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Understanding Hiccups - Health Tips - What Will Control Hiccups

Updated on January 3, 2014
Human Digestive Tract
Human Digestive Tract | Source

Hiccups - the Education and Knowledge

The word hiccup is an onomatopoeia. It  describes the sound we hear.  Hiccups are a result of the diaphragm moving involuntarily, and the larynx contracting causing air to get trapped.  Very often minor stomach disturbances are the cause of hiccups. Sometimes they are caused by mental or emotional reasons. Usually mild hiccups disappear without medical intervention. Most often they go away by themselves.

Hiccups are a protective action on the part of the body to try to get food and gas to exit the stomach. If gas in the stomach leans on the diaphragm or food that is too hot has irritated the prhenic nerve by the esophagus, the diaphragm get irritated and hiccups can result.  Usually hiccups only last a couple of minutes.  If you breathe in too much air at once, or swallow too quickly, or from alcohol or stress, hiccups can happen. All hiccups start in the diaphragm.  Inhaling pulls the air into the lungs. Exhaling pushes air out of the lungs. If the diaphragm becomes irritated, you get hiccups. Fatty and spicy foods, alcohol and carbonated beverages can cause hiccups.

Hiccups Can Be a Sign of Some Things

There is really no way to prevent hiccups. Try to avoid eating or drinking too much or too quickly. Men tend to get hiccups more than women. People of all ages are afflicted with hiccups from babies to senior citizens. Everyone at some point has had hiccups.Liver disease, pneumonia and some lung disorders also can irritate the diaphragm. Abdominal surgery can irritate those nerves and also cause hiccups. Noxious fumes can trigger hiccups too.

Hiccups only have one symptom which is the sound we hear from the uncontrolled movement of the diaphragm.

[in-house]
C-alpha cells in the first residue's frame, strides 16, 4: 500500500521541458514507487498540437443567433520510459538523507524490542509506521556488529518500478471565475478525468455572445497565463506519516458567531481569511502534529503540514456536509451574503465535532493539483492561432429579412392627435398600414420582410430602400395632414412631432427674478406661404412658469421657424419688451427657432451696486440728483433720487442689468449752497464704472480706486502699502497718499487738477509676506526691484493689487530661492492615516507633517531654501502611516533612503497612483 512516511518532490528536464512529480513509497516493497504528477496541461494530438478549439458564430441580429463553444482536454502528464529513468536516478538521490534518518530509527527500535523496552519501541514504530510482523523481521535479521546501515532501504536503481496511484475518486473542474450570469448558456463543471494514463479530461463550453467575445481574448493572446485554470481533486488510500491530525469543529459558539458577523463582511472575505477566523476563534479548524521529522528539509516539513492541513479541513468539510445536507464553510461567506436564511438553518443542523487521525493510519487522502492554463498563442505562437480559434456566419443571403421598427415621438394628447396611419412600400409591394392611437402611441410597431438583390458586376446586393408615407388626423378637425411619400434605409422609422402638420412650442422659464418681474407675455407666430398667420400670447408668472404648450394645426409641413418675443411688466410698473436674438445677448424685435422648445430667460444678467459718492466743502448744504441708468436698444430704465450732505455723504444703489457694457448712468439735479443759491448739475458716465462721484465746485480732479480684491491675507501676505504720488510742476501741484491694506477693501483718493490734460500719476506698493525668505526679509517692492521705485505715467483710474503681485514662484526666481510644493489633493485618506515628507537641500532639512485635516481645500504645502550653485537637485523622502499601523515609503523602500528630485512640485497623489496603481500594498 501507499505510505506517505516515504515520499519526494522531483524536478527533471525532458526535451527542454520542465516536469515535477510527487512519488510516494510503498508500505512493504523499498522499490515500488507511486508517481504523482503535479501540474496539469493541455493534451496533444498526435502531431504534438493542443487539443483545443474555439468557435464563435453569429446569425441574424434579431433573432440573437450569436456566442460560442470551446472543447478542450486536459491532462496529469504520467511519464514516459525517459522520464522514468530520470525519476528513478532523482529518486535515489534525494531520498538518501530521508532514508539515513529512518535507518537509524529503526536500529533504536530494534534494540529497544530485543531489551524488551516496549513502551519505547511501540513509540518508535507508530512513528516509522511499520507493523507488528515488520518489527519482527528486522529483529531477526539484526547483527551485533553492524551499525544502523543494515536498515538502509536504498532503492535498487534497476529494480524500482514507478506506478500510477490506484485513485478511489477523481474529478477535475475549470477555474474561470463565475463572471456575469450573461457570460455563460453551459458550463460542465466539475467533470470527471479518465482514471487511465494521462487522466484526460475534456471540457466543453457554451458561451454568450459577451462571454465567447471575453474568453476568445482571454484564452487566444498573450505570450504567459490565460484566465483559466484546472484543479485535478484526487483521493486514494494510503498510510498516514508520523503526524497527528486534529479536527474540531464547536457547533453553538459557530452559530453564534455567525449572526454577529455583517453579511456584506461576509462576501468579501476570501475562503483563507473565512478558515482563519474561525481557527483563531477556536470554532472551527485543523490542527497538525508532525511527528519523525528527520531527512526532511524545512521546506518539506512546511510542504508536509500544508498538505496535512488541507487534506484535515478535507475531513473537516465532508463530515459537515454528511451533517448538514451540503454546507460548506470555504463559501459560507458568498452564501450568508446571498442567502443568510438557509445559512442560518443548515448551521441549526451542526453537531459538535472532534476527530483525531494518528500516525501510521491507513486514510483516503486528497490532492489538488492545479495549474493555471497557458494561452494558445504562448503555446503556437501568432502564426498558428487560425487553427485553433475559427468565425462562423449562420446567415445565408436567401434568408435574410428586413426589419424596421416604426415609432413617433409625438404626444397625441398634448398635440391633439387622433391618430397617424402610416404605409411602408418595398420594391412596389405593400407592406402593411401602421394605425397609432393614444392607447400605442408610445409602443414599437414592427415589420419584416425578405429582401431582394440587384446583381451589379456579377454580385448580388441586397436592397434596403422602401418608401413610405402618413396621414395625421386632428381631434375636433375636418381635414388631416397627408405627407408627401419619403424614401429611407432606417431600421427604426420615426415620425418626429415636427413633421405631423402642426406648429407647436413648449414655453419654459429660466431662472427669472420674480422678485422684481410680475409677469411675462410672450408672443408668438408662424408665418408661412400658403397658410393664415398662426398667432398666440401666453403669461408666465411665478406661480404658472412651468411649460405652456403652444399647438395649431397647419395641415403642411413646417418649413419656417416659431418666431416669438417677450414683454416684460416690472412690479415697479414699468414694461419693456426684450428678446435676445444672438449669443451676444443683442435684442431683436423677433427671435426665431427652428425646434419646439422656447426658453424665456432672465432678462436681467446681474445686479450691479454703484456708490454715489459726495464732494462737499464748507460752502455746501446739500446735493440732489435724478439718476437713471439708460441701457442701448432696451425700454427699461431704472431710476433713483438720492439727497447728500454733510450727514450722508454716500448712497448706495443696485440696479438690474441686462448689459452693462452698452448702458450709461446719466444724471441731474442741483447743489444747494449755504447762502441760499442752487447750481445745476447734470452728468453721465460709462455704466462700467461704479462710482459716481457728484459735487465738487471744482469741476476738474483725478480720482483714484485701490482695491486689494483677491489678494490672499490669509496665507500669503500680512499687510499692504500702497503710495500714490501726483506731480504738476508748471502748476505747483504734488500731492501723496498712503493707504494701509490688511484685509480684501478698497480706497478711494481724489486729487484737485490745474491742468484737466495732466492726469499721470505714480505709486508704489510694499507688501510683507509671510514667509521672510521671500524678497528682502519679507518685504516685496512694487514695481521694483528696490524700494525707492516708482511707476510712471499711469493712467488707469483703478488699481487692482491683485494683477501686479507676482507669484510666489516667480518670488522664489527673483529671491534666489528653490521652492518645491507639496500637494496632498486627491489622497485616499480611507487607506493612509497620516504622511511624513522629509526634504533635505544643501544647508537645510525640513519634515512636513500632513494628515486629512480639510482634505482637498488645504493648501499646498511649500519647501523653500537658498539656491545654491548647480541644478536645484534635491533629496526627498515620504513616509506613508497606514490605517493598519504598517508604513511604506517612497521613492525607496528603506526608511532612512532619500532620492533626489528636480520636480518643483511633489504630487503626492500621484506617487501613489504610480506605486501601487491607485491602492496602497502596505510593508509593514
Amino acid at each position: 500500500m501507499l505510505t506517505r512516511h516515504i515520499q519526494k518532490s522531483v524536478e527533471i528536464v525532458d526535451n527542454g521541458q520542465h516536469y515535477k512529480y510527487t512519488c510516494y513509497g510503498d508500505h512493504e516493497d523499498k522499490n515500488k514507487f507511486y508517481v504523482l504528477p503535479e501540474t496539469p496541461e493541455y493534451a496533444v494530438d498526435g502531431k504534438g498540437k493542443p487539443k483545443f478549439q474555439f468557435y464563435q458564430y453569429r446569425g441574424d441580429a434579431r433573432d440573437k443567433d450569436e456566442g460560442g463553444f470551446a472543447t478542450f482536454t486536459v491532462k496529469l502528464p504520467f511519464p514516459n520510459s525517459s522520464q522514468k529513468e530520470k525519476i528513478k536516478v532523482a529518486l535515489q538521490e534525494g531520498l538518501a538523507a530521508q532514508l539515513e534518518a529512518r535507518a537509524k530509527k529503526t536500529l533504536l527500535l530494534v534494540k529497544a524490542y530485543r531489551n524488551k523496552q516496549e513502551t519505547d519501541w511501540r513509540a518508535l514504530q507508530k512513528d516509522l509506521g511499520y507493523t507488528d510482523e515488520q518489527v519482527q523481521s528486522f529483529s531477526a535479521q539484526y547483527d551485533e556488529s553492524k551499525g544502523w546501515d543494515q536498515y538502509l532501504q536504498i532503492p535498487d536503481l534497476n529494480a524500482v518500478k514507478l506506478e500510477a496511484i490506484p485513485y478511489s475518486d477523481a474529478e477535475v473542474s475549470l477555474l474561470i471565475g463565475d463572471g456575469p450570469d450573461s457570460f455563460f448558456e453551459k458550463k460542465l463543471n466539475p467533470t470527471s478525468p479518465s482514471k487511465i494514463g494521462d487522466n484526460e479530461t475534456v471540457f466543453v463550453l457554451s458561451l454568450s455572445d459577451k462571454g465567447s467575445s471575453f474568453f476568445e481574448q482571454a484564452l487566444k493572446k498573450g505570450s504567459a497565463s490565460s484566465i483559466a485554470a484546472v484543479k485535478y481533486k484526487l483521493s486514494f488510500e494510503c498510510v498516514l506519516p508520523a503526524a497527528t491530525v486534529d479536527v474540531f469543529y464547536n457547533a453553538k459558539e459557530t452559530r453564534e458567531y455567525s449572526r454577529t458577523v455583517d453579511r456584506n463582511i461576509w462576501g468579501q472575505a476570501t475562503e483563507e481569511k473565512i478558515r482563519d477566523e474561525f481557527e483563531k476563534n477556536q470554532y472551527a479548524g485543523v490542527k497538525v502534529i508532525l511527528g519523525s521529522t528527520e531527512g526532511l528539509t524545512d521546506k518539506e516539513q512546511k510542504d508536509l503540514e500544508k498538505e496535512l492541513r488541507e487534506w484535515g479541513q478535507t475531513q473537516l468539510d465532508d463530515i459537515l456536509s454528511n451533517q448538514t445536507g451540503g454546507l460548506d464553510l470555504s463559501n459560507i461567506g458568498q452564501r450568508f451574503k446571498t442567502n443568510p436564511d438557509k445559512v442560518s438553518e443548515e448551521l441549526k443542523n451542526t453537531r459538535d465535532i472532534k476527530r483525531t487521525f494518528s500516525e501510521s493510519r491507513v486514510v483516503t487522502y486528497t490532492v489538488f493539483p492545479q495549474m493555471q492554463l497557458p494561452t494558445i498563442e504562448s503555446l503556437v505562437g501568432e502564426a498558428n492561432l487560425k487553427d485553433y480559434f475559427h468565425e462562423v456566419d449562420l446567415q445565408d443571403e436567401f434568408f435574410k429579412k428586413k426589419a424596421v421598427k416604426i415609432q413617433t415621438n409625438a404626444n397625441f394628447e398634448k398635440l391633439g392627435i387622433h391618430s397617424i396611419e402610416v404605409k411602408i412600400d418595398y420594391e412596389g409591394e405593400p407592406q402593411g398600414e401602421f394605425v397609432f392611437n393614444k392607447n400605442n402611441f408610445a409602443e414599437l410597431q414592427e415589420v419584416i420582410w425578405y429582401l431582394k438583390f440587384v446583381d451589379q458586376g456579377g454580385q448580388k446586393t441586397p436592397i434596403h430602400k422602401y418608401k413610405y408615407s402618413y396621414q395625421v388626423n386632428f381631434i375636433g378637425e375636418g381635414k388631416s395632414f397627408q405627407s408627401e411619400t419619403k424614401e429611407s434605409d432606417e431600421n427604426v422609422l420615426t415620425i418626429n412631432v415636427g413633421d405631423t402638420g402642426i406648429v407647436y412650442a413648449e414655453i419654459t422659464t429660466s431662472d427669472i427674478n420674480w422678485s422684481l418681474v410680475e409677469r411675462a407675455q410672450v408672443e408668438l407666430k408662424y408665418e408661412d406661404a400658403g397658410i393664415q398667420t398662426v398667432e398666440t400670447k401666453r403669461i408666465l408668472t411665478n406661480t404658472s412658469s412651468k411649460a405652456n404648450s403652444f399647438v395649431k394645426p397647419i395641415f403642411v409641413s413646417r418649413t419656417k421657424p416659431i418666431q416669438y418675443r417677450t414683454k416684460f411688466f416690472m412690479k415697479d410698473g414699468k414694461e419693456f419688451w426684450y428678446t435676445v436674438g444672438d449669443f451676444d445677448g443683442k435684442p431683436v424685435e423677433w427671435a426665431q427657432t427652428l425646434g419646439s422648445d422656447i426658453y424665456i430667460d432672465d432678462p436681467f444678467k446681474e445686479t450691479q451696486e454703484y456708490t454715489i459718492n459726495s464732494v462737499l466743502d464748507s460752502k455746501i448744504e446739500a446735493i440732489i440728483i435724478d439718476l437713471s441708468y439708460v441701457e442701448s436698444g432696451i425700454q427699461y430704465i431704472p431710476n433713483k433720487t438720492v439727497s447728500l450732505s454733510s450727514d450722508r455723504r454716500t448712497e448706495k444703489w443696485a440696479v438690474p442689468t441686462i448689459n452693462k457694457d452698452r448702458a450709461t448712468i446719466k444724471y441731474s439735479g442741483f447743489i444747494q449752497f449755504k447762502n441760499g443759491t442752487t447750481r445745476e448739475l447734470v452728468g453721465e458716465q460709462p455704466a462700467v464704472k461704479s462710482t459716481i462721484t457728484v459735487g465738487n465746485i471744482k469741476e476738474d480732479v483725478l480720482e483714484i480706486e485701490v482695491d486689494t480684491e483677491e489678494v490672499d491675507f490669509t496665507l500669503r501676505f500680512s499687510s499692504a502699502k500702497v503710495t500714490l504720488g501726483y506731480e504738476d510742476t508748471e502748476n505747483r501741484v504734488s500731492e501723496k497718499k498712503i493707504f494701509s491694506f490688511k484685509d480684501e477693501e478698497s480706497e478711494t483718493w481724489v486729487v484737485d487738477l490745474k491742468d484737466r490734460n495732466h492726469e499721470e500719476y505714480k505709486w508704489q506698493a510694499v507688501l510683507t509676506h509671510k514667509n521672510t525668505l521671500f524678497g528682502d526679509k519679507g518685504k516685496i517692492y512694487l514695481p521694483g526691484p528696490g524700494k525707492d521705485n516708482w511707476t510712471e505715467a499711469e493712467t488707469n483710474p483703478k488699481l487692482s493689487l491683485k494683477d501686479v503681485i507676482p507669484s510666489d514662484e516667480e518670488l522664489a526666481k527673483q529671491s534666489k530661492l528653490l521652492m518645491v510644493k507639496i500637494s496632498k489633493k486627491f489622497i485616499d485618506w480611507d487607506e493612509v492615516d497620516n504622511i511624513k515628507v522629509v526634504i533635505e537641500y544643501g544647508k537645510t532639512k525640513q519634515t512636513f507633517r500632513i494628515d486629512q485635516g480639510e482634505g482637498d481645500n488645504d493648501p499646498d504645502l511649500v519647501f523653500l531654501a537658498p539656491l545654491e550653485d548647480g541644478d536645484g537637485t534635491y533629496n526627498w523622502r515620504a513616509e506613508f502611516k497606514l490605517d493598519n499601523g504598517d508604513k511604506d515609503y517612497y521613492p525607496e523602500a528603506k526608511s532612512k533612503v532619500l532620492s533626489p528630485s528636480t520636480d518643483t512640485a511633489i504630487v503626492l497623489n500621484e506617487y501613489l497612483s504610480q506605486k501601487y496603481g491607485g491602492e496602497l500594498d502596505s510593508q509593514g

When a spasm occurs it contracts the diaphragm which causes an intake of air to suddenly stop by the glottis - the vocal chords. When the vocal chords close, we get the hiccup sound. Hiccups can be caused when our stomach is full, drinking too much liquor, smoking, swallowing air, drinking a hot drink and then having something cold. Stress and excitement can also cause hiccups.

Hiccups can’t tell time. They can last a few minutes, or a few hours. If they last longer than 2 days, they are called persistent hiccups. Intractable hiccups last longer than 30 days. Intractable hiccups are a rare occurrence, but those who have suffered complain also of exhaustion, weight loss, and trouble sleeping. Sometimes hiccups can be a symptom of something more serious.

Long term hiccups can be caused by damage to the phrenic or vagus nerves. Both these nerves are related to the diaphragm muscle.
Sometimes this irritation can be caused by a sore throat, a hair touching your eardrum, a cyst, goiter, or tumor in your neck, gastro reflux.


Another cause of long term hiccups could be a central nervous system (CNS) disorder. Should you have an infection, a tumor or some trauma or damage to the CNS, it can interfere with the body’s normal ability to control the hiccup reflex. CNS disorder can be caused by a stroke, tumors, multiple sclerosis, encephalitis, meningitis, or brain injury.

See a Doctor if Hiccups Persist

If hiccups persist, it is a good idea to see your doctor for a physical checkup.